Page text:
I don't think that I'm revealing any spoilers by saying that at the end of the final full novel in the Rabbit Angstrom tetralogy, Rabbit at Rest, Rabbit dies. After all, it's right there in the title when you think about it, and furthermore, where else could a series meant to span a man's entire life end? If Rabbit doesn't die, the work is not complete.
But on another level, Rabbit must die because as his lover Ruth calls him in one of the novels, he is Mr. Death. For fifty-odd years Rabbit has lived a charm life while those who come into contact with him seem to drop like flies. There is his newborn child in Rabbit, Run (and the baby that Ruth supposedly aborts), the runaway girl Jill in Rabbit Redux. In Rabbit is Rich we get the news that the enigmatic black troublemaker Skeeter has been shot and Rabbit's parents have passed away; in this final novel we find that his wife Janice's mother has died and so has Janice's friend Peggy, whom Rabbit fucks when Janice leaves him in Rabbit Redux, and even some of Rabbit's friends have begun to die. Rabbit has always been preoccupied with death*, but he has always been one step ahead of it, leaving it for those in his wake.
In the first of this novel's thre parts, Rabbit saves his grandaughter Judy from drowning in a sailing accident, but has a heart attack in the process, and from that moment on is marked by death--so long Rabbit has slipped away from death, but to save his grandaughter he must face it head on. When, in the hospital, his daughter-in-law Pru remarks to his son Nelson that he is in an awfully good mood for having had a heart attack, Nelson says, "I had that baby sister, you know... who drowned... Maybe he was happy to save this one." And that is exactly it--it is as if Rabbit has been given a second chance to save his daughter but he must sacrifice himself in the process. Death must take someone, and to this point Rabbit has chosen the other over himself.
It is sad to see that despite this newfound goodness in Rabbit, the problems of life continue to dog him--chief among them is Nelson's coke addiction and resultant embezzlement of thousands of dollars from the family's Toyota dealership. In typical Rabbit fashion--that is to say, overpowered by his sexual organs--Rabbit makes a huge mistake that threatens to cripple his family. It would be nice to say that he has developed the courage to face the music, but the end of Rabbit's saga mirrors its beginning: Just as Rabbit, Run opens with an impromptu basketball game and an opportunistic flight from responsbility, so Rabbit hightails it down to Florida to escape his troubles, where he and Janice have a summer condo. His second and final heart attack occurs on the basketball court, where he is playing HORSE with a young black kid. It is the only place he has ever felt comfortable, himself; it is where he is not Harry but Rabbit, his secret and true self. And that, though he dies flawed and unredeemed, is some comfort.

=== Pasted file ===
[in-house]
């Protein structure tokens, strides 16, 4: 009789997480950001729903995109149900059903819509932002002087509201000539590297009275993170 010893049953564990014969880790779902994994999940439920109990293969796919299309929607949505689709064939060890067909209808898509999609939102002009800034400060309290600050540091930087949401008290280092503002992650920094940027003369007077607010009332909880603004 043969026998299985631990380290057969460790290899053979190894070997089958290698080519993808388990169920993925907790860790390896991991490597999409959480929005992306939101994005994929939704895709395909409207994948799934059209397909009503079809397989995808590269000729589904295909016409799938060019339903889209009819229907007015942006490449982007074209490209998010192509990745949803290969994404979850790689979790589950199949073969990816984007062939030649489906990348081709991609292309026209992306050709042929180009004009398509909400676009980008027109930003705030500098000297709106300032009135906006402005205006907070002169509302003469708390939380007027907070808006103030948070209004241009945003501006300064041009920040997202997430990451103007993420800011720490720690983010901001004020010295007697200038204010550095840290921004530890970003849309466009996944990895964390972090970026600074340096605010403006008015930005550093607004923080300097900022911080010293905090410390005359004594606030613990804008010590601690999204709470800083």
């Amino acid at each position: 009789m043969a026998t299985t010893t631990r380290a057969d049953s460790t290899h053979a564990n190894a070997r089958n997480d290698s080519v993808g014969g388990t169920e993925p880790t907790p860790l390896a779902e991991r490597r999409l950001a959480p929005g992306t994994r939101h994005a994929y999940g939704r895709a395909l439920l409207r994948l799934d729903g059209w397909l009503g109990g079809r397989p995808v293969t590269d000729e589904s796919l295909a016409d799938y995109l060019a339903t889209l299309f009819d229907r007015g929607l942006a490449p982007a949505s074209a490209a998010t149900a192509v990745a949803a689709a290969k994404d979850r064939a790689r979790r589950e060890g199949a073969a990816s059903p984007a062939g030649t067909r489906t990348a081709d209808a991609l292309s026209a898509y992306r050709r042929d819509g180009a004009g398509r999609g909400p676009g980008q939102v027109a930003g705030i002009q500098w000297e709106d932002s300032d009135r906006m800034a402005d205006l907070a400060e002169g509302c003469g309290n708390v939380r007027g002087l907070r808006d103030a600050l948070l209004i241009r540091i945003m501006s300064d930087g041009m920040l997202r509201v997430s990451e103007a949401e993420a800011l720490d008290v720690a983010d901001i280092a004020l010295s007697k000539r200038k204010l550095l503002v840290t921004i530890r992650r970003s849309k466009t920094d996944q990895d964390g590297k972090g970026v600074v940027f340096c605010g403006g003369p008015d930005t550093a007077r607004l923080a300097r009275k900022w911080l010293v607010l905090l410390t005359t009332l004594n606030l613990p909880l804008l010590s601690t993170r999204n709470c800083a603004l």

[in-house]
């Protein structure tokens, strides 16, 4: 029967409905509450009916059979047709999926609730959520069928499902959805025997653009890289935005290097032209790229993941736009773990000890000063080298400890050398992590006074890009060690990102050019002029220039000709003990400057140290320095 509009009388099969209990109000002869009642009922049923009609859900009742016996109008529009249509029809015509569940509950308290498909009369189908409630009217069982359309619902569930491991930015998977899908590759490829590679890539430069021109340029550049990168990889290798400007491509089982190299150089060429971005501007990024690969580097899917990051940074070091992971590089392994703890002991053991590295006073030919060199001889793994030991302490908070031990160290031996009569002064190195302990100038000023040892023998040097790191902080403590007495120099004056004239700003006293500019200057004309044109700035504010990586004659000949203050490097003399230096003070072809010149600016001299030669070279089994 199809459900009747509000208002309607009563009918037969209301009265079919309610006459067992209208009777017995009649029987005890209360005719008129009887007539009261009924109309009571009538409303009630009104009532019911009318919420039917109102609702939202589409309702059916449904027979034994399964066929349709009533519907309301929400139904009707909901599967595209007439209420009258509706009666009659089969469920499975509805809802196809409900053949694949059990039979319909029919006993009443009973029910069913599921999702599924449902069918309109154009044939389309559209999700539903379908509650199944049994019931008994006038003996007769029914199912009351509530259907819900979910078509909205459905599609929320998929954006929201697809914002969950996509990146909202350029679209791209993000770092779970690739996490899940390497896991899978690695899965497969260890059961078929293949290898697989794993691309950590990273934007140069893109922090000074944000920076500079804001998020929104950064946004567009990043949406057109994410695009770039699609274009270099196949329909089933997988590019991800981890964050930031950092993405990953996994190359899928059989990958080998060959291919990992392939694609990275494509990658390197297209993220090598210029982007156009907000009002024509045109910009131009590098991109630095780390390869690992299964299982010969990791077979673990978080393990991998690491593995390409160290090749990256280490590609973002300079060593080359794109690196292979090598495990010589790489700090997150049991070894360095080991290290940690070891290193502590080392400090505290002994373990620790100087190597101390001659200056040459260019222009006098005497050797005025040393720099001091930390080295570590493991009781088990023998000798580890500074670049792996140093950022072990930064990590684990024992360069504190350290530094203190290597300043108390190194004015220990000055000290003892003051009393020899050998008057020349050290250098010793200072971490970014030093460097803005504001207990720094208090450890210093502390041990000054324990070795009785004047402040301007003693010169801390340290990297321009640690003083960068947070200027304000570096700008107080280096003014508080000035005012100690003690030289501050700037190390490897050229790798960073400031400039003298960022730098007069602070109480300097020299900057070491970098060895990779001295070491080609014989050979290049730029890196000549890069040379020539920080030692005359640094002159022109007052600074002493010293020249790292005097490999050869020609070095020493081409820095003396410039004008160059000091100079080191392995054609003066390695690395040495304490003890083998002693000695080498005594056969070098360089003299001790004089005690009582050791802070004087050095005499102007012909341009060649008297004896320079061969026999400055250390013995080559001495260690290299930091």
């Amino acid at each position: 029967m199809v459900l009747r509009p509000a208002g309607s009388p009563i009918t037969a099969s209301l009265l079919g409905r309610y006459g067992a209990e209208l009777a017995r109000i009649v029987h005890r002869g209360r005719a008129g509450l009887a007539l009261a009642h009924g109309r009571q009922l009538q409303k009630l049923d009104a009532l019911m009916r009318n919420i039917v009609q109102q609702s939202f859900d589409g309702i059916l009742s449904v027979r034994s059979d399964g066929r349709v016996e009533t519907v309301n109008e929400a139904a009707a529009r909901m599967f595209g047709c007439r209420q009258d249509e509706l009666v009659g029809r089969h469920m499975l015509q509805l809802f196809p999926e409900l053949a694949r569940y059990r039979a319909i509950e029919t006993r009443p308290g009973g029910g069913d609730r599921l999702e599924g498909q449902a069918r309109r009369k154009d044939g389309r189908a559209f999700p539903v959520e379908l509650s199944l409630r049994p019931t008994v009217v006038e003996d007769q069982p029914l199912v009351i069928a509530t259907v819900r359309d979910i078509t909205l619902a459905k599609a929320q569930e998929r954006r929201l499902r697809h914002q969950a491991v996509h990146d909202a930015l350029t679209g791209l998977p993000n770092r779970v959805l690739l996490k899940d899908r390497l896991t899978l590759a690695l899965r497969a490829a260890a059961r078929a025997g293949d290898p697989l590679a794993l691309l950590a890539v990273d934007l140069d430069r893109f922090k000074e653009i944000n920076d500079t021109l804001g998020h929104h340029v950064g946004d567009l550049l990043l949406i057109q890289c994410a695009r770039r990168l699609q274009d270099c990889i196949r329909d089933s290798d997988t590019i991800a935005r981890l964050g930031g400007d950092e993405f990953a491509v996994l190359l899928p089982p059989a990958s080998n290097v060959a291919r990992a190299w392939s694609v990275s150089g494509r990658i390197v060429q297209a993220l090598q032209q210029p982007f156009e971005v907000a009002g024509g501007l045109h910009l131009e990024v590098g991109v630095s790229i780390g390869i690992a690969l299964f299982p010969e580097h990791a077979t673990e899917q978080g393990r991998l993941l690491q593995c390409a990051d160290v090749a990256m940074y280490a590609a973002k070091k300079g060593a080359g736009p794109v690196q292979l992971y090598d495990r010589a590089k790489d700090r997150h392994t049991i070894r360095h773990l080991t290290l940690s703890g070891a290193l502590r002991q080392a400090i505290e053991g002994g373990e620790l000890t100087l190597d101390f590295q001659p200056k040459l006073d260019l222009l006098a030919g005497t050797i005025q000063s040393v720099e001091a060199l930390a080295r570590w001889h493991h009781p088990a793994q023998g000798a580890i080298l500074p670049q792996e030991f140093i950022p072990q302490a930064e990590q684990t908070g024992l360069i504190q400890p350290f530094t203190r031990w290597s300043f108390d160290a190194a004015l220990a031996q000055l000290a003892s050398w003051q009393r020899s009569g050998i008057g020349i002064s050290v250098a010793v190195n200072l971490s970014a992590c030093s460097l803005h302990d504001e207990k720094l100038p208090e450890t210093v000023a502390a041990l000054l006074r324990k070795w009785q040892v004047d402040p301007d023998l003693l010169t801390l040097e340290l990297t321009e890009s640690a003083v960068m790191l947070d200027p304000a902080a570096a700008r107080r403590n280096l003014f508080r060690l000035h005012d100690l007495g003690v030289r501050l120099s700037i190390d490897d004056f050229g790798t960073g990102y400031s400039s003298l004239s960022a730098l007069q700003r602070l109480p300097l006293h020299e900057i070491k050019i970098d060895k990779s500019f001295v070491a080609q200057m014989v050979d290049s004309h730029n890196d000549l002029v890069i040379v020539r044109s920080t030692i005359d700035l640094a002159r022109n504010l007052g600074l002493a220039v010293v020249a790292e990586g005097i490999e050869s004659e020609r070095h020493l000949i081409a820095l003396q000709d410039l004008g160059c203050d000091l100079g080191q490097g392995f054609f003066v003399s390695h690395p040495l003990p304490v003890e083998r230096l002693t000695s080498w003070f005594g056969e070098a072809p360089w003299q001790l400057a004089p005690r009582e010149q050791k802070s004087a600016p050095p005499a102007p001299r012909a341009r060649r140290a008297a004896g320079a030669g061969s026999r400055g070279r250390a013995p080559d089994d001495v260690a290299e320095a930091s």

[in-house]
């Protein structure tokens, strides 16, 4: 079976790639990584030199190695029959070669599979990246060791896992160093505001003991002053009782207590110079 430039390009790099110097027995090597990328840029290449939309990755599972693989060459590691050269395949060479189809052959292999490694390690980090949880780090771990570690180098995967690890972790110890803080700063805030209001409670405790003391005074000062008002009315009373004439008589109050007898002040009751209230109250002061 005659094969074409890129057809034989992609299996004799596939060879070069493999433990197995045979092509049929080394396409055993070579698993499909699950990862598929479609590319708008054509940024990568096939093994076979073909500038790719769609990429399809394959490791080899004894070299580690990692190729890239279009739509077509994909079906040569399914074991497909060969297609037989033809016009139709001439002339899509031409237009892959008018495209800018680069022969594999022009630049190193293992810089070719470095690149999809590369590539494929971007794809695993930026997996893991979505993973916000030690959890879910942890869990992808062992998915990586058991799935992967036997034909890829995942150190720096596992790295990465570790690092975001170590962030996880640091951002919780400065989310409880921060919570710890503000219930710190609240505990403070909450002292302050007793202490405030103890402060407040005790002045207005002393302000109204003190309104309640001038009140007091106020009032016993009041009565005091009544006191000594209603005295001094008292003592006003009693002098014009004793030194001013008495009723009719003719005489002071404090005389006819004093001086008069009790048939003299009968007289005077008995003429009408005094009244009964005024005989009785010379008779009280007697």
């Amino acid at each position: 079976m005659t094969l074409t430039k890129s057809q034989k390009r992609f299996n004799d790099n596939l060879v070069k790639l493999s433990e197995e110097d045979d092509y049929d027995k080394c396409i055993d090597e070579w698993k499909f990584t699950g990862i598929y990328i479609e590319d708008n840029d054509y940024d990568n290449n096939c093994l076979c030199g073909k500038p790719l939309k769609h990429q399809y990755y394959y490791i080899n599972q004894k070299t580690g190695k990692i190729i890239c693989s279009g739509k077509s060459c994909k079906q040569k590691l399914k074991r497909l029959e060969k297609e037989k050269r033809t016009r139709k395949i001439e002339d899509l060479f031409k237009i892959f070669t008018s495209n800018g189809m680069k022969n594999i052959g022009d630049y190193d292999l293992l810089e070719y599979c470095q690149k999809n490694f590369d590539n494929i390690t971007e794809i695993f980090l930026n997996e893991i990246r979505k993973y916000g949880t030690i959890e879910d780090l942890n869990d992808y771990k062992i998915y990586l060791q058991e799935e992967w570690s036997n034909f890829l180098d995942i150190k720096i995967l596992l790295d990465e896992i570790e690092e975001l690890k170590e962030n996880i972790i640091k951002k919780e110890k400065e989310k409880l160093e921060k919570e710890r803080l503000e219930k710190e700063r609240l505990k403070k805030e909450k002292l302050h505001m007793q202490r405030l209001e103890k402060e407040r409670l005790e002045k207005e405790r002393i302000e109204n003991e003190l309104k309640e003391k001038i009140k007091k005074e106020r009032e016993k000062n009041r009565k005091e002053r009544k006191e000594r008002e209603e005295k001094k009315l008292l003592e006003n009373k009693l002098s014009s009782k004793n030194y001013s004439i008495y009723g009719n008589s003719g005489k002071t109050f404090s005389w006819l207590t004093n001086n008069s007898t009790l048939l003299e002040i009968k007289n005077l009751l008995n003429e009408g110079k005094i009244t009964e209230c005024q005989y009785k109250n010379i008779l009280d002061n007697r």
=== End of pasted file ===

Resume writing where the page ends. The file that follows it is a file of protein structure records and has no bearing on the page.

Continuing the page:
*To show how striking Updike can be when writing about death, I've reproduced a passage from Rabbit, Run where Rabbit has a dream concerning the death of his newborn daughter which has always been moving to me. To read it view the full post:
During this stolen doze he has a vivid dream. He is alone on a large sporting field, or vacant lot, litered with small pebbles. In the sky two perfect discs, identical in size but one a dense white and the other slightly transparent, move toward each other slowly. At the moment they touch he feels frightened and a voice like over a loudspeaker at a track meet announces, "The cowslip swallows up the elder." The downward gliding of the top one continues steadily until the other, though the stronger, is totally eclipsed, and just one circle is before his eyes, pale and pure. He understands: "the cowslip" is the moon, and "the elder" the sun, and that what he has witnessed is the explanation of death: lovely life eclipsed by lovely death. Intensely relieved and excited, he realizes he must go forth from this field and found a new religion. There is a feeling of the discs, and the the echo of the voice, bending over him importunately, and he opens his eyes.